Drinking a lot of milk is not accompanied by a lower risk of fracture and instead may be associated with a higher rate of death, according to research published in the British journal BMJ.
This may be explained by the high levels of lactose and galactose (types of sugar) in milk which have been shown to increase oxidative stress and chronic inflammation in animal studies, say the researchers.
However, they point out that their study can only show an association and cannot prove cause and effect.
They say the results “should be interpreted cautiously” and further studies are needed before any firm conclusions or dietary recommendations can be made.
A diet rich in milk products is promoted to reduce the likelihood of bone fractures but previous research looking at the importance of milk for the prevention of fractures and the influence on mortality rates show conflicting results.
So a research team in Sweden, led by Professor Karl Michaëlsson, set out to examine whether high milk intake may increase oxidative stress which in turn affects the risk of mortality and fracture.
Two large groups of 61,433 women (aged 39-74 years in 1987-1990) and 45,339 men (aged 45-79 years in 1997) in Sweden completed food frequency questionnaires for 96 common foods including milk, yoghurt and cheese.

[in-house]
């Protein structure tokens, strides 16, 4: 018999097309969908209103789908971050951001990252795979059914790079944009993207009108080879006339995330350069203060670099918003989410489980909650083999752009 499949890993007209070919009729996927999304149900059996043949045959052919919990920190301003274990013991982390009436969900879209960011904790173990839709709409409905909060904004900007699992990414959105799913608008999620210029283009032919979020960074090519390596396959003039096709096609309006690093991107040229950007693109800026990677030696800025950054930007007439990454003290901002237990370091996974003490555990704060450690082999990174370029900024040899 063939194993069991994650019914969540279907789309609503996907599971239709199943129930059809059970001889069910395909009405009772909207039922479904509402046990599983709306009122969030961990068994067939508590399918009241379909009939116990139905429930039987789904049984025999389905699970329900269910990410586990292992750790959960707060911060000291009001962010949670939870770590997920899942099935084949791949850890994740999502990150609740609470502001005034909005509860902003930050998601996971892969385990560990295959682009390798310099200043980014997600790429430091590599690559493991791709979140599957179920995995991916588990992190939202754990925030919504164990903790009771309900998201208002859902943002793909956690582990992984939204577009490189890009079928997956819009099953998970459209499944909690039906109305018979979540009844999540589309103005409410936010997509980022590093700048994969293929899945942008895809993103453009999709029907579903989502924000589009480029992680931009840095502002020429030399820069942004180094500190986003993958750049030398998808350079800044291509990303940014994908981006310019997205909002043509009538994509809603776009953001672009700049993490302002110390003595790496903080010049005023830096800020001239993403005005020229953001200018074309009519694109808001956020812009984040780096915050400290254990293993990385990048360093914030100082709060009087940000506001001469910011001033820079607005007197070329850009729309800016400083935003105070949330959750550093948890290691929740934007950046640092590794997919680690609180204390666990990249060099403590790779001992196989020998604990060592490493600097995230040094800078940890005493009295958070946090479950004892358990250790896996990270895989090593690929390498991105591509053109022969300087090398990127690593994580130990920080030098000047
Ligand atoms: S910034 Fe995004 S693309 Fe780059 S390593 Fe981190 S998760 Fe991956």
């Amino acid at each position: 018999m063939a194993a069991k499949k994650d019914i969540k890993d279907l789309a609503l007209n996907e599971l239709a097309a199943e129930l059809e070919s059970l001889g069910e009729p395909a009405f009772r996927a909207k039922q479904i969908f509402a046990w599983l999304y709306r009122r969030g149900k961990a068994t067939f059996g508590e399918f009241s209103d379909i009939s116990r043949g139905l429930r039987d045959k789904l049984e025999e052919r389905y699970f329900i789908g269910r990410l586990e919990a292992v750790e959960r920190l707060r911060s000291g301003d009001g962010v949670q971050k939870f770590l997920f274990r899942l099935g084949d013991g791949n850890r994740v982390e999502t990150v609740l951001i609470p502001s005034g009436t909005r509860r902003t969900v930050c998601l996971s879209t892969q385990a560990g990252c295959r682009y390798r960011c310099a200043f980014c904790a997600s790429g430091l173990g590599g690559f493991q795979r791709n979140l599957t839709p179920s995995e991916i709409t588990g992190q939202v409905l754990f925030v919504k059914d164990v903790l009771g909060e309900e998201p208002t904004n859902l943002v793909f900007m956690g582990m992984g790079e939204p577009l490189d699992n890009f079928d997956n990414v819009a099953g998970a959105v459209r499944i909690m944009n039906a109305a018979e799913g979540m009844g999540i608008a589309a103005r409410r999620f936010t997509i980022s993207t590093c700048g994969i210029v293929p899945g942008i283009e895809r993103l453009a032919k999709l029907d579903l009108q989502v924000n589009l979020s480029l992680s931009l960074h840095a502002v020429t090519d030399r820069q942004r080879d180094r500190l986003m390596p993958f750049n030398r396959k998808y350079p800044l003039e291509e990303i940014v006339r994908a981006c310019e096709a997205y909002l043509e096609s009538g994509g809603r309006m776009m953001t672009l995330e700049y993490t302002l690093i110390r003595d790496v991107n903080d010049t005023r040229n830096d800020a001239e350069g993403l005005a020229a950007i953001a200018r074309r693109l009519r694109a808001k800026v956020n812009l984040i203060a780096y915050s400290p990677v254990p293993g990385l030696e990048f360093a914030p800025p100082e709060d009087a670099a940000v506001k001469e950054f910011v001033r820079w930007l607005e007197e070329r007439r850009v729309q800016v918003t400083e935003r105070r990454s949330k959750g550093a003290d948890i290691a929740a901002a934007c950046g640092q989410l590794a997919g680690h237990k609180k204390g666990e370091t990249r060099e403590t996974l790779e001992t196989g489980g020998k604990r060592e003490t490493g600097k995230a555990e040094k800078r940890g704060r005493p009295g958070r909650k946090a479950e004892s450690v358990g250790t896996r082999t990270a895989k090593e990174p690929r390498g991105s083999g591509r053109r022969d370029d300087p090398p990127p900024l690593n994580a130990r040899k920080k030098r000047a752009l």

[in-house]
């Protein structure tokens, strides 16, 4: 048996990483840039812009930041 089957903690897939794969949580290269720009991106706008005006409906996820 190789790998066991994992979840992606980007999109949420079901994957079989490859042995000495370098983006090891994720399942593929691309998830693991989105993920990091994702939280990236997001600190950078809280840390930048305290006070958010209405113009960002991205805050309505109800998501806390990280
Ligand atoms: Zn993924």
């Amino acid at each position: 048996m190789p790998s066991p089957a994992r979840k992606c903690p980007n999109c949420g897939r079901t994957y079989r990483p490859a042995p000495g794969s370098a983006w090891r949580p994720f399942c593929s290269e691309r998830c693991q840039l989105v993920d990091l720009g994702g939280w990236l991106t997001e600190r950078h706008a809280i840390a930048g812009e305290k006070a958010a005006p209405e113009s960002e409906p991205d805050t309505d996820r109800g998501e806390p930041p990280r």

Women were tracked for an average of 20 years, during which time 15,541 died and 17,252 had a fracture, of whom 4,259 had a hip fracture.
In women, no reduction in fracture risk with higher milk consumption was observed. Women who drank more than three glasses of milk a day (average 680 ml) had a higher risk of death than women who drank less than one glass of milk a day (average 60 ml).
Men were tracked for an average of 11 years, during which time 10,112 died and 5,066 had a fracture, with 1,166 hip fracture cases.
Men also had a higher risk of death with higher milk consumption, although this was less pronounced than in women.
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